The use of these instruments is entrusted to experts who have been trained by their elders. Their performance is reserved for certain solemn and joyful occasions, such as Christmas and Easter, and during certain processions.

The harmonium and the organ, which are to be found in some churches or in seminary and college chapels, are of rather recent usage. Other instruments, such as the violin and the accordion, are more recent still.
Source: http://www.maroniteinstitute.org/MARI/JMS/january99/Maronite_Sacred_Music.htm
 

AntoniousNikolas

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dhinuus said:
in the Syriac Church in India, you can see Bollywood inspired versions of Syriac hymns and Malayalam hymns.


The worst part is, some in the Coptic Church might want to use this as an excuse to "contemporize" our liturgy.  Hey, if Bollywood is fair game, why not a Glee or High School Musical inspired liturgy to rope in the fickle North American youth?

hecma925 said:
What a shame to see such a beautiful and holy rite marred in such a way.  Thirumeni is chanting beautifully, the listener is transported to Heaven, and then...

 

qawe

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Mor Ephrem said:
And that's probably what the late HH Zakka I had in mind in the quote in the OP (EDIT: at least I think this is something he wrote, it's not attributed one way or the other).
The author is Thomas Joseph, not HH. Here is the source: http://sor.cua.edu/Music/
 

dhinuus

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Mor Ephrem said:
In one of my classes, a veteran archpriest (EO) would tell us stories from his past, and he once explained the "electric lights" that you find in some churches as substitutes for candles and lamps or surrounding the icons (like Christmas lights).  We think it's in poor taste from our vantage point today, but according to him, for people at that time, that was something they considered ideal or the best they could offer for furnishing and adorning the church.
The following is not from 'that time' in the past. This is from yesterday; when the Malankara Syriac Orthodox Theological Seminary at Udayagiri, Mulanthuruthy, India was celebrating the memory of Late Lamented H.E. Mor Julius Yeshu, the late Syriac Orthodox Archbishop of Europe  a big supporter and benefactor of the  MSOT Seminary. The memorial Qurbana was perfect except the following...Christmas lights and plastic flowers.





 

Mor Ephrem

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dhinuus said:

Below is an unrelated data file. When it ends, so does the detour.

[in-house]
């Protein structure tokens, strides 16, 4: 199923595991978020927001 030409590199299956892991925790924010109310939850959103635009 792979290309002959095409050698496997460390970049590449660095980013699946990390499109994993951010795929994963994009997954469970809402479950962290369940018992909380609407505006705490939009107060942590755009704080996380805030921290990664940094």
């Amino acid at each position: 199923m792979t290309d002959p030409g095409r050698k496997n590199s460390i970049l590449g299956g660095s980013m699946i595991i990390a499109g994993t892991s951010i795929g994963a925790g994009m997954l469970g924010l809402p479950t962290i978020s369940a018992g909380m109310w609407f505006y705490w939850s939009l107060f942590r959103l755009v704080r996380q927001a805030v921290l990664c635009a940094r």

The memorial Qurbana was perfect except the following...Christmas lights and plastic flowers.
I wonder if anyone has ever studied this issue: do people do these things now because they really believe they are appropriate and "the best" they can offer, or do they do them because "that's always how we've done it"?  Whenever I've seen people ask this question, usually these things disappear rather quickly. 

Nice!
 

kijabeboy03

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Mor Ephrem said:
dhinuus said:
The memorial Qurbana was perfect except the following...Christmas lights and plastic flowers.
I wonder if anyone has ever studied this issue: do people do these things now because they really believe they are appropriate and "the best" they can offer, or do they do them because "that's always how we've done it"?  Whenever I've seen people ask this question, usually these things disappear rather quickly.  
I've wondered that too! Here in China that sort of garish/gauche thing seems popular too...
 

AntoniousNikolas

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For me, there's a qualitative difference between plastic Christmas lights and flowers on the one hand and the addition of overwhelming keyboards (with a bassline, in this case) to the Liturgy on the other.  The former might be garish and gauche - as kijabe rightly described them - but the latter crosses the line into jarring and (unintentionally) disrespectful.  Plastic lights and flowers aren't meant to entertain.  They're just a cheap and durable way of showing respect, filling in for candles and real flowers that have to be replaced after each use.  Bollywood keyboards - and any secular music - is entertainment.  I don't think it's right to meld the Liturgy with entertainment.